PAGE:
Flexible energy projects offer £6bn opportunity for UK investors
The UK’s rapidly evolving energy transition is likely to trigger £6bn of investment in flexible power generation technologies between now and 2030, new research has found.
The analysis by Auroa Energy Research suggests there will be 13GW of the smart technology deployed by that time, including battery storage and gas reciprocating engines.
The firm highlighted how flexible energy projects are starting to dominate ancillary services markets, with gas engines and batteries providing 40% of frequency response contracted by the National Grid.
Moreover, the last 12 months have seen major changes to policy, regulation and markets that have boosted the business case for investment, including a drop in prices in the frequency response market.
“The power system is rapidly evolving towards a decarbonised, decentralised and digitalised future,” Aurora research director, Richard Howard, said. “Reforms to policy and market design need to reflect this.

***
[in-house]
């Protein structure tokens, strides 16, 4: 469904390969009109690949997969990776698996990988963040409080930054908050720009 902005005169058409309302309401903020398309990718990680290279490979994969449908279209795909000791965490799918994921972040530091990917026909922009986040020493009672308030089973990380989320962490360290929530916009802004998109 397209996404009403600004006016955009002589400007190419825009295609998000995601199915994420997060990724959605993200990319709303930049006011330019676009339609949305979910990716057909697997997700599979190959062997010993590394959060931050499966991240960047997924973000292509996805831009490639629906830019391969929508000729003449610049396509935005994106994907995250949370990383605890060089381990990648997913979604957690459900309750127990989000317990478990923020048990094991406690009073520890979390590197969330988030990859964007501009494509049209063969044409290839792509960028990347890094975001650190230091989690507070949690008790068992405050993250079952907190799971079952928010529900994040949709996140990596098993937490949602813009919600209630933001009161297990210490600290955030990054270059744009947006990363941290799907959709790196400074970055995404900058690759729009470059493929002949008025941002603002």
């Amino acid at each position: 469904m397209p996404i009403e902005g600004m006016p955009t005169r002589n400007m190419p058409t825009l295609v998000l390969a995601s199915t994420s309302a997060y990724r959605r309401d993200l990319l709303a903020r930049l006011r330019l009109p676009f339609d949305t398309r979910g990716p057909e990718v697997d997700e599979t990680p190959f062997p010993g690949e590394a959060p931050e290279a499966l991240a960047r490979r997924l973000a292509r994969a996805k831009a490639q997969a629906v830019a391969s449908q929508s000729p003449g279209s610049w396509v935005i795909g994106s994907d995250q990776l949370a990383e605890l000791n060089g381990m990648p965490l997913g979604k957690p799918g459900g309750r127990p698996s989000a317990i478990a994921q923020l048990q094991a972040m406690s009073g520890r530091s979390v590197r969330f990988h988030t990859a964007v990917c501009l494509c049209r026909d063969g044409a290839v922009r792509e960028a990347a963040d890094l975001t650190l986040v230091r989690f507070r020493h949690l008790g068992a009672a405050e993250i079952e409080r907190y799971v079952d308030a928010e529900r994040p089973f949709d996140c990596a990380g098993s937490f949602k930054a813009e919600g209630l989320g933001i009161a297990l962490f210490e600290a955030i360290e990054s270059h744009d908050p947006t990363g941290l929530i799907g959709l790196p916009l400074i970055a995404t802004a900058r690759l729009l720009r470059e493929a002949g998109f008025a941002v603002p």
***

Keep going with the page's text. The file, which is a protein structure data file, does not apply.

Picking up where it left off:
“Over the period to 2030 we expect balancing and ancillary power markets to double in size to around £2bn per year, opening up opportunities for flexible generators and storage to access new revenue streams.”
The sale of UK Power Reserve to SEMCORP for £216m, and Green Frog raising £100m of debt this year, are just a couple of examples that show flexible and distributed assets are becoming mainstream, according to Aurora.
The firm explained how a reduction in de-ratings for duration-limited storage, and low clearing prices in the capacity mechanism auction, were opening up further opportunities for developers and investors.
In addition, ongoing reforms are expected to open up a range of opportunities for new companies to participate in small-scale distribution generation in the UK’s balancing mechanism.
Firms like Anesco and Eelpower are already exploring this opportunity, while further reforms led by the National Grid should also open up access to ancillary service markets.
“There has been a visible shift in the way such technologies are being regarded, and what may once have been seen as a high-risk investment, is now considered a strategic long-term investment,” Anesco executive chairman, Steve Shine OBE, said.
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Chris Seekings is a reporter for TRANSFORM